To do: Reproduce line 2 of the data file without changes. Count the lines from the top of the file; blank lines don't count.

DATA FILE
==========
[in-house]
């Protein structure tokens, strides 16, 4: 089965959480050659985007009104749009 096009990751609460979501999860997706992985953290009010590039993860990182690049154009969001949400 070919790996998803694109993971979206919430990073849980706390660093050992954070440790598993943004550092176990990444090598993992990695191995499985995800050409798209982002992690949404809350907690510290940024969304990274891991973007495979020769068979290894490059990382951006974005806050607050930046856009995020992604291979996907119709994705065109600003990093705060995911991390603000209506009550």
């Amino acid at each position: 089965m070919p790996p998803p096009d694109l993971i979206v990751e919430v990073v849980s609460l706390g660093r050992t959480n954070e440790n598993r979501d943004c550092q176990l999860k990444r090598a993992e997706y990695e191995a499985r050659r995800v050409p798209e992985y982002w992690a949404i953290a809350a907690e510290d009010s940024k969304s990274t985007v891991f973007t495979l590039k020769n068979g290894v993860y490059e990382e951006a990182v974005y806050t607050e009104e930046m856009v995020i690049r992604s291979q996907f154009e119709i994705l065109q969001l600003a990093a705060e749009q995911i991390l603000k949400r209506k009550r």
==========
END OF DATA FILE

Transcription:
């Protein structure tokens, strides 16, 4: 089965959480050659985007009104749009 096009990751609460979501999860997706992985953290009010590039993860990182690049154009969001949400 070919790996998803694109993971979206919430990073849980706390660093050992954070440790598993943004550092176990990444090598993992990695191995499985995800050409798209982002992690949404809350907690510290940024969304990274891991973007495979020769068979290894490059990382951006974005806050607050930046856009995020992604291979996907119709994705065109600003990093705060995911991390603000209506009550």